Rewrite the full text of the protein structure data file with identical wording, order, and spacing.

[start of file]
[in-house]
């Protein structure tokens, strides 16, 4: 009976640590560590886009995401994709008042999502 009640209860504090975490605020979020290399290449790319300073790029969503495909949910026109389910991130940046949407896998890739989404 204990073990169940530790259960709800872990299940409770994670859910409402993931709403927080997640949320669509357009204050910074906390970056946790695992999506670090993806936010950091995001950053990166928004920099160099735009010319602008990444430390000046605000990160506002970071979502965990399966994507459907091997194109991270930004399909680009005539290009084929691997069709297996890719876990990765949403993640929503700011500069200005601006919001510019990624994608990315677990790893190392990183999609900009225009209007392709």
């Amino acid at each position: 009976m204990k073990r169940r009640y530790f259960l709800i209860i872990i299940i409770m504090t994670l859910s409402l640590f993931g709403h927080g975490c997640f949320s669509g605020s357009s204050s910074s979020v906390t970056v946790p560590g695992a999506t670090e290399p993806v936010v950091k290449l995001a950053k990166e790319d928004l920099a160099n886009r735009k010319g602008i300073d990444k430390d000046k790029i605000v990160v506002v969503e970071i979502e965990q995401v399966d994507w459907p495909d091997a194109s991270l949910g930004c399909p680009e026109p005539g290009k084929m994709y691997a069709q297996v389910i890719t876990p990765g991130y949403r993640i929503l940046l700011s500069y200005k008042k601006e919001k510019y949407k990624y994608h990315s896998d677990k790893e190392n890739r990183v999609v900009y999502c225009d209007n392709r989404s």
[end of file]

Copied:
[in-house]
């Protein structure tokens, strides 16, 4: 009976640590560590886009995401994709008042999502 009640209860504090975490605020979020290399290449790319300073790029969503495909949910026109389910991130940046949407896998890739989404 204990073990169940530790259960709800872990299940409770994670859910409402993931709403927080997640949320669509357009204050910074906390970056946790695992999506670090993806936010950091995001950053990166928004920099160099735009010319602008990444430390000046605000990160506002970071979502965990399966994507459907091997194109991270930004399909680009005539290009084929691997069709297996890719876990990765949403993640929503700011500069200005601006919001510019990624994608990315677990790893190392990183999609900009225009209007392709």
């Amino acid at each position: 009976m204990k073990r169940r009640y530790f259960l709800i209860i872990i299940i409770m504090t994670l859910s409402l640590f993931g709403h927080g975490c997640f949320s669509g605020s357009s204050s910074s979020v906390t970056v946790p560590g695992a999506t670090e290399p993806v936010v950091k290449l995001a950053k990166e790319d928004l920099a160099n886009r735009k010319g602008i300073d990444k430390d000046k790029i605000v990160v506002v969503e970071i979502e965990q995401v399966d994507w459907p495909d091997a194109s991270l949910g930004c399909p680009e026109p005539g290009k084929m994709y691997a069709q297996v389910i890719t876990p990765g991130y949403r993640i929503l940046l700011s500069y200005k008042k601006e919001k510019y949407k990624y994608h990315s896998d677990k790893e190392n890739r990183v999609v900009y999502c225009d209007n392709r989404s």